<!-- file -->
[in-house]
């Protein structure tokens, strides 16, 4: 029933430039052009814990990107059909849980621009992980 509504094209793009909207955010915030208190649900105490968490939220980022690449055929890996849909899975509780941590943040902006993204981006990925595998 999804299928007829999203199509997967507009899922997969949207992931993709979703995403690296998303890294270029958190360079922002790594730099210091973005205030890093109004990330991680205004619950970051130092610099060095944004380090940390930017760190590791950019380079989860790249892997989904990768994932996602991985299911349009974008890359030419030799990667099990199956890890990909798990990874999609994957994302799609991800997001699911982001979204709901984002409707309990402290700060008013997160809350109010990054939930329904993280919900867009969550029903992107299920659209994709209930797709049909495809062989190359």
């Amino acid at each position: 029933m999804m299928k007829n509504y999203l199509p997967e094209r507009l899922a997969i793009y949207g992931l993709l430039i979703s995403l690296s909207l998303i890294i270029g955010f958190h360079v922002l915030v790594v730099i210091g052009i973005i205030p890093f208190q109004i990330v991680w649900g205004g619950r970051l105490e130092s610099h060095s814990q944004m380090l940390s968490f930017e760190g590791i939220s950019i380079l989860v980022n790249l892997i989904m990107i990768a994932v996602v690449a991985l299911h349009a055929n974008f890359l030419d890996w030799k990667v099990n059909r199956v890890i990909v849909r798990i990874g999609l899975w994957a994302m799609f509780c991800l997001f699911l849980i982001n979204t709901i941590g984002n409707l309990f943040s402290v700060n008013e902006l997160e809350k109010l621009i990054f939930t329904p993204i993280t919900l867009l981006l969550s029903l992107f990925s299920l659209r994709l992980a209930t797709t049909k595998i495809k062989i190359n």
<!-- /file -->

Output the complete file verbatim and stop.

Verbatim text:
[in-house]
């Protein structure tokens, strides 16, 4: 029933430039052009814990990107059909849980621009992980 509504094209793009909207955010915030208190649900105490968490939220980022690449055929890996849909899975509780941590943040902006993204981006990925595998 999804299928007829999203199509997967507009899922997969949207992931993709979703995403690296998303890294270029958190360079922002790594730099210091973005205030890093109004990330991680205004619950970051130092610099060095944004380090940390930017760190590791950019380079989860790249892997989904990768994932996602991985299911349009974008890359030419030799990667099990199956890890990909798990990874999609994957994302799609991800997001699911982001979204709901984002409707309990402290700060008013997160809350109010990054939930329904993280919900867009969550029903992107299920659209994709209930797709049909495809062989190359």
């Amino acid at each position: 029933m999804m299928k007829n509504y999203l199509p997967e094209r507009l899922a997969i793009y949207g992931l993709l430039i979703s995403l690296s909207l998303i890294i270029g955010f958190h360079v922002l915030v790594v730099i210091g052009i973005i205030p890093f208190q109004i990330v991680w649900g205004g619950r970051l105490e130092s610099h060095s814990q944004m380090l940390s968490f930017e760190g590791i939220s950019i380079l989860v980022n790249l892997i989904m990107i990768a994932v996602v690449a991985l299911h349009a055929n974008f890359l030419d890996w030799k990667v099990n059909r199956v890890i990909v849909r798990i990874g999609l899975w994957a994302m799609f509780c991800l997001f699911l849980i982001n979204t709901i941590g984002n409707l309990f943040s402290v700060n008013e902006l997160e809350k109010l621009i990054f939930t329904p993204i993280t919900l867009l981006l969550s029903l992107f990925s299920l659209r994709l992980a209930t797709t049909k595998i495809k062989i190359n």